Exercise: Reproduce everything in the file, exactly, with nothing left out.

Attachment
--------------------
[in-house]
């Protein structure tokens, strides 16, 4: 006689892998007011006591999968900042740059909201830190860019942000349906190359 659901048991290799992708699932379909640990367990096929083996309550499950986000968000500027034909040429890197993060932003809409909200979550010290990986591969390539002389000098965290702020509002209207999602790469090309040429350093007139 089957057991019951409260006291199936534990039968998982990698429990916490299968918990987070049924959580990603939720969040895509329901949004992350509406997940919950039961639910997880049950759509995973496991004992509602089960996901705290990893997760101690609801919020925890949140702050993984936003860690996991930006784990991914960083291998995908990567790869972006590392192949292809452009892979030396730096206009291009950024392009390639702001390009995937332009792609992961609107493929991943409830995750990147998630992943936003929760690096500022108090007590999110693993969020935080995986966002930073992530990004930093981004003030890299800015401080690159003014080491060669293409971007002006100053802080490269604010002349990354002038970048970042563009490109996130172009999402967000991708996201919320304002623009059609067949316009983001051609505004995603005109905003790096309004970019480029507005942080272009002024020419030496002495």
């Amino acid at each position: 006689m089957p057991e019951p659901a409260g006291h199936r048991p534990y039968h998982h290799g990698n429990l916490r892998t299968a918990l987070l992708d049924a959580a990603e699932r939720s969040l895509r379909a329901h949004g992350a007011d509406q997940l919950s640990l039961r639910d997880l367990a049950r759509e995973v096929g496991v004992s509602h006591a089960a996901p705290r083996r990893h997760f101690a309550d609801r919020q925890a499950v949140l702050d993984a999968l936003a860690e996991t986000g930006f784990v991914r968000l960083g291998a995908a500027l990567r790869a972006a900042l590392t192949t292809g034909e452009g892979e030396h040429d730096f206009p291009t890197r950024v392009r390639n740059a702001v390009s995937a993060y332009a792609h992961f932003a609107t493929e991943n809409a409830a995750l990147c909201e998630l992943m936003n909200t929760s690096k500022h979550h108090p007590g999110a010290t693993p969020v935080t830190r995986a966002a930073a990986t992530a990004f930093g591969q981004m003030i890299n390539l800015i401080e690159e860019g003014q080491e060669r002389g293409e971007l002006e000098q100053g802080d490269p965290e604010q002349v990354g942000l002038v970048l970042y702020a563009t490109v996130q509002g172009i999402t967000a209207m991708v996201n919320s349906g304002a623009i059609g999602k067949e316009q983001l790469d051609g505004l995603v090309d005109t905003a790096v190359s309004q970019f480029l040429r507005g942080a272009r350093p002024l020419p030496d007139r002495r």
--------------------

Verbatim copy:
[in-house]
């Protein structure tokens, strides 16, 4: 006689892998007011006591999968900042740059909201830190860019942000349906190359 659901048991290799992708699932379909640990367990096929083996309550499950986000968000500027034909040429890197993060932003809409909200979550010290990986591969390539002389000098965290702020509002209207999602790469090309040429350093007139 089957057991019951409260006291199936534990039968998982990698429990916490299968918990987070049924959580990603939720969040895509329901949004992350509406997940919950039961639910997880049950759509995973496991004992509602089960996901705290990893997760101690609801919020925890949140702050993984936003860690996991930006784990991914960083291998995908990567790869972006590392192949292809452009892979030396730096206009291009950024392009390639702001390009995937332009792609992961609107493929991943409830995750990147998630992943936003929760690096500022108090007590999110693993969020935080995986966002930073992530990004930093981004003030890299800015401080690159003014080491060669293409971007002006100053802080490269604010002349990354002038970048970042563009490109996130172009999402967000991708996201919320304002623009059609067949316009983001051609505004995603005109905003790096309004970019480029507005942080272009002024020419030496002495």
């Amino acid at each position: 006689m089957p057991e019951p659901a409260g006291h199936r048991p534990y039968h998982h290799g990698n429990l916490r892998t299968a918990l987070l992708d049924a959580a990603e699932r939720s969040l895509r379909a329901h949004g992350a007011d509406q997940l919950s640990l039961r639910d997880l367990a049950r759509e995973v096929g496991v004992s509602h006591a089960a996901p705290r083996r990893h997760f101690a309550d609801r919020q925890a499950v949140l702050d993984a999968l936003a860690e996991t986000g930006f784990v991914r968000l960083g291998a995908a500027l990567r790869a972006a900042l590392t192949t292809g034909e452009g892979e030396h040429d730096f206009p291009t890197r950024v392009r390639n740059a702001v390009s995937a993060y332009a792609h992961f932003a609107t493929e991943n809409a409830a995750l990147c909201e998630l992943m936003n909200t929760s690096k500022h979550h108090p007590g999110a010290t693993p969020v935080t830190r995986a966002a930073a990986t992530a990004f930093g591969q981004m003030i890299n390539l800015i401080e690159e860019g003014q080491e060669r002389g293409e971007l002006e000098q100053g802080d490269p965290e604010q002349v990354g942000l002038v970048l970042y702020a563009t490109v996130q509002g172009i999402t967000a209207m991708v996201n919320s349906g304002a623009i059609g999602k067949e316009q983001l790469d051609g505004l995603v090309d005109t905003a790096v190359s309004q970019f480029l040429r507005g942080a272009r350093p002024l020419p030496d007139r002495r």